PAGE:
Washington Man Arrested for Threatening to Execute Jared Kushner, Ivanka Trump: 'They are More Dangerous than Cockroaches'

Senior advisers Jared Kushner and Ivanka Trump leave the White House, on June 1, 2018. White House counsel “shut down” questions around the security clearances of Kushner and Trump, said House Oversight Committee Chairman Elijah Cummings. Chip Somodevilla/Getty Images

A man in Washington state who made repeated threats on social media that he planned to "execute" presidential advisor and son-in-law Jared Kushner was arrested this week by the Federal Bureau of Investigation. However, the arrest came more than two months after the defendant first made his plans known.

According to the criminal complaint (see document at bottom of this story), Chase Bliss Colasurdo of Kent, Washington — a city of around 100,000 located between Seattle and Tacoma — made multiple declarations via email and social media that he intended to harm Kushner, and on at least one occasion Kushner's wife Ivanka Trump, and his brother-in-law Donald Trump, Jr.

Prosecutors said that on February 26, Colasurdo emailed several media outlets, saying that he was going to "personally execute" Kushner for "his countless treasonous crimes."

The next day, he allegedly posted a threat on his Instagram account. The image, according to the complaint, featured a hand pointing what appeared to be a handgun at a photo of Kushner's head. The caption stated that "putting a bullet" in the presidential advisor's brain "must be done."

That same day, Colasurdo allegedly boasted in the caption of another Instagram photo on his account that he had made a death threat against Kushner but "I have not been arrested yet. Almost like I have special forces murdering anyone trying to f*ck with me or something… By the way I do still plan on personally executing him, ideally."

On March 4, prosecutors say Colasurdo made a threat on Donald Trump, Jr.'s life via an Instagram post. The defendant posted a photo of the president's oldest son on Instagram, writing, "I would just like to let the secret service know that I am going to Execute this fa**ot. And there is nothing you can do about it, as indicated by the fact that I have been posting death threats against politicians for like a week and am still here posting."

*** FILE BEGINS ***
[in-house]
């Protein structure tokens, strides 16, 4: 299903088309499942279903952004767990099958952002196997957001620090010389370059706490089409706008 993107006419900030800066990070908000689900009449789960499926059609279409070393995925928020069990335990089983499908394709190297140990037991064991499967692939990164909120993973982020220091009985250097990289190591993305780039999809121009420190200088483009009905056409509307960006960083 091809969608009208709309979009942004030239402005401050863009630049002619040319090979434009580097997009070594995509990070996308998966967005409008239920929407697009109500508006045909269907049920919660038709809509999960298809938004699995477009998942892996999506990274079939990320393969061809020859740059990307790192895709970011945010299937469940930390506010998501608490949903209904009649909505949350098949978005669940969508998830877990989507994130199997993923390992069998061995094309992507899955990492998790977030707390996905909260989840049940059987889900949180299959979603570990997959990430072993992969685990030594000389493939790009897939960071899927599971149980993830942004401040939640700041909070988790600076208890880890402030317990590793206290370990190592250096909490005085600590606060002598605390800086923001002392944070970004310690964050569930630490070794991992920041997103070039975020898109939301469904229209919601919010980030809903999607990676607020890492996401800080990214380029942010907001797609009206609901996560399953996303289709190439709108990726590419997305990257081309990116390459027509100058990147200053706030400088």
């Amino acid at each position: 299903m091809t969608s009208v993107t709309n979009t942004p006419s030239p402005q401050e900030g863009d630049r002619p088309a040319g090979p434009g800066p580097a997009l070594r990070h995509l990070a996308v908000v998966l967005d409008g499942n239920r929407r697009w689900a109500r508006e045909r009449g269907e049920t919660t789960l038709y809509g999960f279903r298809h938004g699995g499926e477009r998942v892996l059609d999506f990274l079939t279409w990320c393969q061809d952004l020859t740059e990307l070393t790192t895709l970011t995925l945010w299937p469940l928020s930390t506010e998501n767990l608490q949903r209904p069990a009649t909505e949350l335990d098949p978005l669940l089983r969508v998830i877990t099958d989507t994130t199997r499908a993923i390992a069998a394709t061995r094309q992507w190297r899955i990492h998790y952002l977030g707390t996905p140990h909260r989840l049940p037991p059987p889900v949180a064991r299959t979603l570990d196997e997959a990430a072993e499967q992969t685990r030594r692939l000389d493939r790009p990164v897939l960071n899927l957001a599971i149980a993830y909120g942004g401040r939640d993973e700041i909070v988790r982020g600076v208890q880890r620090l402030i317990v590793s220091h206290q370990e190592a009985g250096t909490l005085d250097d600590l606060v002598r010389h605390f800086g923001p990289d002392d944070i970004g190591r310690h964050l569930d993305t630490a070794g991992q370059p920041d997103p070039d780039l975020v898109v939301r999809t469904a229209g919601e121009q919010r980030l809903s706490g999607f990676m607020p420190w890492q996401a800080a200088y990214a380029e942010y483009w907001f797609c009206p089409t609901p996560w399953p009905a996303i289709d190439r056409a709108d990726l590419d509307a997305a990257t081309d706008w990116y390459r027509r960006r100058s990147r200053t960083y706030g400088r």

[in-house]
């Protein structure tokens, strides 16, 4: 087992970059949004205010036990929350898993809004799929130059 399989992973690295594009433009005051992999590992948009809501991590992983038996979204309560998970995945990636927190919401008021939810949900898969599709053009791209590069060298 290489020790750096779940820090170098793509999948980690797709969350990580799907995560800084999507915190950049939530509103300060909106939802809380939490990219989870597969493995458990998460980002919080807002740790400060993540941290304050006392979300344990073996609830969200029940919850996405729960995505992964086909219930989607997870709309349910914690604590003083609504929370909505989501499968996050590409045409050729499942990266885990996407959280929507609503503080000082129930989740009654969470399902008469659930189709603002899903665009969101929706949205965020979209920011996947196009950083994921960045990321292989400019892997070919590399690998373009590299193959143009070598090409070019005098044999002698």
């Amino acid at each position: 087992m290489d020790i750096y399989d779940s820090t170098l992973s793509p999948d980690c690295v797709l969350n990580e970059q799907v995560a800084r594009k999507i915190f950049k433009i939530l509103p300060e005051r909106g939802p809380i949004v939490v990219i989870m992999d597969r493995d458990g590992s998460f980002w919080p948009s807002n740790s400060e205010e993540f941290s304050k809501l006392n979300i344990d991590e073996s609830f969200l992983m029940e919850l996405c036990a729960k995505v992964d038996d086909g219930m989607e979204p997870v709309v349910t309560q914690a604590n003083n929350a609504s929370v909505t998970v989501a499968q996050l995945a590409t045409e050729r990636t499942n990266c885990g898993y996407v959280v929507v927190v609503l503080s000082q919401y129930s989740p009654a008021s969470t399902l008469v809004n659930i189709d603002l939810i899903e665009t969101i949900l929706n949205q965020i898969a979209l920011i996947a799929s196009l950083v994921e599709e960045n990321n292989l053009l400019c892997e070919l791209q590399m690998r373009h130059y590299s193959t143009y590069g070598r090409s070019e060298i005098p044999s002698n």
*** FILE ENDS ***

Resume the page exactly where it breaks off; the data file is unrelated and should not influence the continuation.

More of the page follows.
Ten days later, he was still at it, this time with an Instagram post threatening both the lives of Kushner and Ivanka Trump. "They are far more dangerous than cockroaches and should be executed," he wrote.

The FBI received a tip on March 16 from someone concerned about Colasurdo, but the defendant was not interviewed by authorities until March 19.

When two FBI agents met Colasurdo at his home in Kent, he allegedly told them his account had been hacked, that he meant no harm, and that the gun in his Instagram photos was actually a BB gun.

He admitted to the agents that he had been previously diagnosed with paranoid schizophrenia, but that he was not at the time taking medication for his condition or seeking professional help.

In spite of the previous posts and the fact that Colasurdo made — according to prosecutors — "numerous anti-Semitic" and "delusional comments," including the belief that Mossad was trying to assassinate him, he was not arrested.

On March 25, authorities say Colasurdo broke his promise to the FBI agents to refrain from further threatening posts. That's when he posted another photo of himself with an apparent handgun, this time with the caption "It's Time To Start Bombing Synagogues."

Despite this violation of his pledge to the FBI, Colasurdo remained free. According to the complaint, he was posting about bombing synagogues as recently as Monday, April 29 — more than a month after being interviewed by federal agents.

Additionally, say prosecutors, during the first ten days of April. Colasurdo purchased a number of items that could be indicators of a planned armed attack. Some of the purchases allegedly made by the defendant were a bulletproof apparel, a concealable gun holster, six boxes of ammunition. He unsuccessfully attempted to purchase a 9mm semi-automatic pistol; the purchase was rejected because Colasurdo had been flagged by the Secret Service.

When authorities arrested Colasurdo on May 1, they found the ballistic armor, 345 rounds of ammunition, night vision goggles, a gas mask, and various pieces of Nazi paraphernalia.

According to the U.S. Attorney's Office for Western District of Washington, Colasurdo has been charged with charged with two counts of making interstate threats. If found guilty, each charge is punishable by up to five years in prison and three years of supervised release.

Why did it take so long for authorities to arrest Colasurdo?

A spokesperson for the U.S. Attorney's Office told the Seattle Times that she wasn't privy to the FBI's arrest protocols, but that agents had been monitoring the defendant in the weeks between interviewing him and making the arrest.

"When they became aware of his attempts to purchase firearms, they quickly moved to arrest him," the rep told The Times.